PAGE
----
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          1. This is one part of the leftist mentality that I never understood, even when I was on the Left. Why do you, folks, care so much that there are people who disapprove of your lifestyle and “judge” you? Not that “Christians” even do it. I’m at church every Sunday and I promise that judgments of anybody’s sexual or other morality appeared exactly zero times. The sermons are not about that at all. But that doesn’t even matter. Who cares if people do get together to discuss how immoral your or mine or somebody else’s lifestyle is? Why is there such a need to have everybody approve? Why does anybody need to “validate” one’s life choices? I’ve made and do make a lot of life choices that people around me condemn. So what? I’m completely unbothered by that as long as they don’t try to force a needle up my arm, if you know what I mean. So what of somebody thinks you are immoral for not going to communion? Are you about to get fired for not doing it? Jailed? Places under house arrest? No? Then whatevs. Nobody can control other people’s thoughts outside of a totalitarian regime. Some people think I’m a dick. Good for them. Who knows, they might even be right.

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  6. I don’t care about the religious people who disapprove of me and judge me if they don’t have power over me. I’m not talking about you and your church. I went to a Catholic high school in Canada. I had attended an Orthodox Ukrainian church for some period of time. I didn’t have a problem with them. I like the idea of people gathering together once a week to try to talk about being better people, and help each other and so on. I should try going to a Unitarian Universalist church.

    I’m afraid of the needle being forced up my arm. The Republican politicians who are the most vocal about their faith are the ones who run on demonizing people like me. The liberal Christian politicians who are happy to work together with people of other faiths or no faith are ignored in the public discourse on the role of faith in politics and public life.

    Show me a single statement by a Christian Republican politician acknowledging that atheists can be good people and talking about working with them on common goals. When they talk about their faith in the context of politics (politics, to me, ultimately being about power, who has it, and what they do with it), it’s always about us against them. I’m afraid of what they will do if they gain more power.

    Look, I agree with you that the modern Left has gone overboard with identity politics, and the hyper-focus on the rights of transgender people – and that behind the scenes, while people are fighting culture wars, the corporations are making more money, and automating more jobs, and effectively making it harder and harder for people with average abilities who weren’t born into wealth to lead good lives.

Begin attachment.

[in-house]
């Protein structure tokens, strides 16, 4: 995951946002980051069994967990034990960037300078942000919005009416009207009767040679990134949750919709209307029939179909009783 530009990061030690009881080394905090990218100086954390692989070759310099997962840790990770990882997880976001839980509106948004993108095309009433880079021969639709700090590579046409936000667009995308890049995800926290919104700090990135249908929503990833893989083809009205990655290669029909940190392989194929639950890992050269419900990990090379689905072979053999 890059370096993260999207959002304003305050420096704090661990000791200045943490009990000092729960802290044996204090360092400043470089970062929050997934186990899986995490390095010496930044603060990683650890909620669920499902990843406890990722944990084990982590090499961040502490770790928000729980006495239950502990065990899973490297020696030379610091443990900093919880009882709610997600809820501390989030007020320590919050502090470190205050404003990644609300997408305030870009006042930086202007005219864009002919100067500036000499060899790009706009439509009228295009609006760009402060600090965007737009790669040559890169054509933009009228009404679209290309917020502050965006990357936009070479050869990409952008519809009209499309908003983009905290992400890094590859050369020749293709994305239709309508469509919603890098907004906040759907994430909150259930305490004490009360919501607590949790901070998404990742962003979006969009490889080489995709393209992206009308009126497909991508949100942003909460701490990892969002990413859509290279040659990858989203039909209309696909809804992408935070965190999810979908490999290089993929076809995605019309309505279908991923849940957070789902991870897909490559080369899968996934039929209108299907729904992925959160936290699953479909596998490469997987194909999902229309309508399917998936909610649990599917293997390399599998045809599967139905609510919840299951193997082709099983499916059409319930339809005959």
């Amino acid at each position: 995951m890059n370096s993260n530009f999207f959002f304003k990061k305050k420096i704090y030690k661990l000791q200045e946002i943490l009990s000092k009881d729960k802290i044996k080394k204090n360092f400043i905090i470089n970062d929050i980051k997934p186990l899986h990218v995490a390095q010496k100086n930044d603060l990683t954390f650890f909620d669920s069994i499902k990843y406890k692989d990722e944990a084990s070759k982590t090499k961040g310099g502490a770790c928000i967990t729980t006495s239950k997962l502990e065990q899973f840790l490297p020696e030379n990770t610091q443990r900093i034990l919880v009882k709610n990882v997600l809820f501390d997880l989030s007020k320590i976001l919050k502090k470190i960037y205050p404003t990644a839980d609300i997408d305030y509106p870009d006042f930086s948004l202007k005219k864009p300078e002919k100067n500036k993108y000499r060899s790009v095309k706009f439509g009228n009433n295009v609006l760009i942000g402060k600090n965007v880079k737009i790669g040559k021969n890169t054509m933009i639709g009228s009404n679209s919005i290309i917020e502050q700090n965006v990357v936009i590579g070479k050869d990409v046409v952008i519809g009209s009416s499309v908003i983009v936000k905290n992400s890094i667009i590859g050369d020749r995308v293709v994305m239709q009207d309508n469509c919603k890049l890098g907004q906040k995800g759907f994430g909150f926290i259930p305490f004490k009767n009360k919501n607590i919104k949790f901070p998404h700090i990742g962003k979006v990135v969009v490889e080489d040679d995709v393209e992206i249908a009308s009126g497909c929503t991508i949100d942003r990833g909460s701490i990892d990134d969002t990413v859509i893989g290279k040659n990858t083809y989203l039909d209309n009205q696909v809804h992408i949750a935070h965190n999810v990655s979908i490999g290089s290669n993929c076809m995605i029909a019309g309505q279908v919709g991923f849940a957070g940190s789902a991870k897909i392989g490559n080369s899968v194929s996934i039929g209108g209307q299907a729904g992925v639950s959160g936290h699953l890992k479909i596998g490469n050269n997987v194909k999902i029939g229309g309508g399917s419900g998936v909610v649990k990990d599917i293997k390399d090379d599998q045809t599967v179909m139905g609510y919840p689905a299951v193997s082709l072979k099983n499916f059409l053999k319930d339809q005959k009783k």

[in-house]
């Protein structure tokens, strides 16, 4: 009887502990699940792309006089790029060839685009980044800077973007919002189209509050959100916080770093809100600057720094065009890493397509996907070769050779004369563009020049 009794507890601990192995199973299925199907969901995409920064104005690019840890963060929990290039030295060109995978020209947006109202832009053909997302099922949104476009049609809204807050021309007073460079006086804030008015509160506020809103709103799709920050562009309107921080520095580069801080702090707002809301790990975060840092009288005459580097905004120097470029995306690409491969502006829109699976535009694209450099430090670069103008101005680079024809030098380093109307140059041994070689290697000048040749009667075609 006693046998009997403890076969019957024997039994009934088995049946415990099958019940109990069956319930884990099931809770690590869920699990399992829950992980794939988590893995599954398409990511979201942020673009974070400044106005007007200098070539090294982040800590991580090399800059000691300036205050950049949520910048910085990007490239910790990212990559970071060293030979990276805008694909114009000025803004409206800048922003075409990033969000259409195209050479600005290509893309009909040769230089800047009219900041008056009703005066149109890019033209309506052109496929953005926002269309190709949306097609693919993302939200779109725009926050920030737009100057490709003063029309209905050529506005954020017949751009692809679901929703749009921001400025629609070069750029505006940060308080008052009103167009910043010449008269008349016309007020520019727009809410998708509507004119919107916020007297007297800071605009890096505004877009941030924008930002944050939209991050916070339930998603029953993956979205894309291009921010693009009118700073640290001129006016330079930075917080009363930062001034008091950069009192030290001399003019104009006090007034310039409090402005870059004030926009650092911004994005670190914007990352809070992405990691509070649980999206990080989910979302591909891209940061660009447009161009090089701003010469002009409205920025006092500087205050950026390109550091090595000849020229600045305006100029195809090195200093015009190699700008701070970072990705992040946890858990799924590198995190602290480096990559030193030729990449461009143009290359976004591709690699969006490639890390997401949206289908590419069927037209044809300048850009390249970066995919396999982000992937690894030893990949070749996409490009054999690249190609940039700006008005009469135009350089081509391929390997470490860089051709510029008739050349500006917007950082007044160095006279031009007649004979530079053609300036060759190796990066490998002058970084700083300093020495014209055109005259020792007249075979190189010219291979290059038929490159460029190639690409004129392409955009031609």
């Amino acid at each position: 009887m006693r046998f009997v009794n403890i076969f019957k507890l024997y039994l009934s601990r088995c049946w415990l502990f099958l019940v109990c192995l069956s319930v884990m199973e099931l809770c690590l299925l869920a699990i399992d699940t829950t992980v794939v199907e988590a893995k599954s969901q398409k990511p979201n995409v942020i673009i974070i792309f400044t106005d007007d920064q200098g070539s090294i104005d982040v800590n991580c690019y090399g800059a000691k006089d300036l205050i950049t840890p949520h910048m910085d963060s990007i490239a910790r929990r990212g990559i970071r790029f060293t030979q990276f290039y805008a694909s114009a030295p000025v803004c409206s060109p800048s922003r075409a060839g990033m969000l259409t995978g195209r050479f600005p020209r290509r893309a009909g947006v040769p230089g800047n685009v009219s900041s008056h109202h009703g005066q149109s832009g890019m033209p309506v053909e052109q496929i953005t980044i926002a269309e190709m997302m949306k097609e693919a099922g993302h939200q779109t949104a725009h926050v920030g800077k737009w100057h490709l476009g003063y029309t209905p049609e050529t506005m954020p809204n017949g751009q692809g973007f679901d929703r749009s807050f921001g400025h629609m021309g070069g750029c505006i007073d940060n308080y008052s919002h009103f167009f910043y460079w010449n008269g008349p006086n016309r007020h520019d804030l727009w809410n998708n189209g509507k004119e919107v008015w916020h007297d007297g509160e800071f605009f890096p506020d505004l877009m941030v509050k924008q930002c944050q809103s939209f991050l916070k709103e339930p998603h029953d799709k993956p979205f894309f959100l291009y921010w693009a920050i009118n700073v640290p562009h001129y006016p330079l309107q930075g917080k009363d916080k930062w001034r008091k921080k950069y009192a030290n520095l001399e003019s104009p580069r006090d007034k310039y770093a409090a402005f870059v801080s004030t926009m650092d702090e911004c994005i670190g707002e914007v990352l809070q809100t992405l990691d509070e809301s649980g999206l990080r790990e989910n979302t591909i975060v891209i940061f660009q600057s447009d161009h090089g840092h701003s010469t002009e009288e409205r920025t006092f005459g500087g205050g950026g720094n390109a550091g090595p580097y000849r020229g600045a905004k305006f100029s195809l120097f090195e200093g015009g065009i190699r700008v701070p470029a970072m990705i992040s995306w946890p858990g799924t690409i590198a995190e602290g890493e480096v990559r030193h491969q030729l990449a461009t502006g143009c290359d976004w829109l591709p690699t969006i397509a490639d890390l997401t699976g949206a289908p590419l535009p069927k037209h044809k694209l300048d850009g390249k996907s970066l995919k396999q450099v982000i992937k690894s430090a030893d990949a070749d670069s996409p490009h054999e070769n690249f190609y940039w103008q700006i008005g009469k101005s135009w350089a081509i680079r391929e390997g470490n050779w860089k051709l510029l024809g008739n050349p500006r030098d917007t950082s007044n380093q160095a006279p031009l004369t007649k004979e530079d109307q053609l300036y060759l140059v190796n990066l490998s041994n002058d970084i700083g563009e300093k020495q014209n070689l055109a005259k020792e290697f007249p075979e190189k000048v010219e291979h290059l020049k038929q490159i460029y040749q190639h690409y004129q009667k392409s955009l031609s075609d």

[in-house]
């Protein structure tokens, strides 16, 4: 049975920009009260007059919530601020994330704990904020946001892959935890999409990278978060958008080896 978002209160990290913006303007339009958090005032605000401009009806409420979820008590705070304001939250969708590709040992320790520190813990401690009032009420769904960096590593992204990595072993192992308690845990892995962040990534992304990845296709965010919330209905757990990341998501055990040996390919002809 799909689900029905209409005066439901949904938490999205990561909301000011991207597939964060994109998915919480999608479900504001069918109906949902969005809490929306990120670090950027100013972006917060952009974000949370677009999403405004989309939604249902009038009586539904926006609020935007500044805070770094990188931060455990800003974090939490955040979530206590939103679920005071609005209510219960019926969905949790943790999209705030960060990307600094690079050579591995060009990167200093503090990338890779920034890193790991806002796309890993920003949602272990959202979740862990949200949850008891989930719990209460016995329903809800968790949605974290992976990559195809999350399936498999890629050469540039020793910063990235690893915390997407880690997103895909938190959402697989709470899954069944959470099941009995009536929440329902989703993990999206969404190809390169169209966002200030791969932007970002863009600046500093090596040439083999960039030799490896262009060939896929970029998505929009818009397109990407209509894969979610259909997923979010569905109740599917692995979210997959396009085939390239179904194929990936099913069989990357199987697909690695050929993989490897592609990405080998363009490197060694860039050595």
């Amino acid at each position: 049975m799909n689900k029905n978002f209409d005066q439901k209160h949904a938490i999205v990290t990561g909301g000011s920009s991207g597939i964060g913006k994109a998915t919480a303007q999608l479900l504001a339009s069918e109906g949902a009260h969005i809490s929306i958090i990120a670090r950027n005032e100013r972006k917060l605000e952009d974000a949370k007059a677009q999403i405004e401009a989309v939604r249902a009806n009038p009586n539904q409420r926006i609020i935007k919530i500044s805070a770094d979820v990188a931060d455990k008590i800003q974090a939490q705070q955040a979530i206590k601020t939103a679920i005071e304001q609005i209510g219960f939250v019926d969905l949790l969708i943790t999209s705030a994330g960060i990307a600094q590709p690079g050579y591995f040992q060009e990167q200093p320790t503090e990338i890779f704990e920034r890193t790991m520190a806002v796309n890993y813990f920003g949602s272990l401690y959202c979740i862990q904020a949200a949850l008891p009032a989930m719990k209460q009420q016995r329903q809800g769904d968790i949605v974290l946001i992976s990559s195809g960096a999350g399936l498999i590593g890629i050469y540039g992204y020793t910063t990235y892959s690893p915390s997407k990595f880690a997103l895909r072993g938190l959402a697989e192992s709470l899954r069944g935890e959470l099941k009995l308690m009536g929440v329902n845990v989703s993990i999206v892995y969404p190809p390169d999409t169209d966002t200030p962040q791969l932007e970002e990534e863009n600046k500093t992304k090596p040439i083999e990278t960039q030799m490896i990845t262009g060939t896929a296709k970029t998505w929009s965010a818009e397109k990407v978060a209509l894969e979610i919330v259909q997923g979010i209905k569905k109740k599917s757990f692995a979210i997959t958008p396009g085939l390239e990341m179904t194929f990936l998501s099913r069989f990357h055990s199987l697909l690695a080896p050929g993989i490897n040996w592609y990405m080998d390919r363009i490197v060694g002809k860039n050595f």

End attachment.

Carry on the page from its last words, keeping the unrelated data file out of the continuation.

I’m sorry to see the effect this has had on good people, you among them.

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    1. Can you show me a single statement by a politician acknowledging that Jews can be good people? Or Swedes? Or redheads? Nobody makes such statements because they say the exact opposite. “I don’t mind your existence” means “I really do.”

      The fantasy about scary Christian fanatics coming to power is just that, fantasy. It’s a deflection from serious issues. And by the way, it’s the guy you voted for who has been going on and on about how religious he is. My candidate was a dissolute, highly promiscuous, unapologetic boor with zero interest in religion. It’s your side that keeps making arguments about open borders on religious grounds and (mis)quoting Jesus to support this argument. Trump was the most openly irreligious candidate in this country’s history. So let’s drop this fake concern about the looming Christian theocracy and concentrate on something more real.

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      1. Looking at Trump / Biden, you have all the proof you need that an unrepentant Babylon whore can be more moral than a church-going monogamous person. Whose children from different wives are perfectly fine? And whose is lying in a puddle of his own piss with a needle up his arm? So who’s more moral?

        If you really cared about this issue, you’d be pro-Trump. But you don’t. It’s all a fake concern.

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        1. To me, being moral means not hurting other people and not condoning evil for personal gain.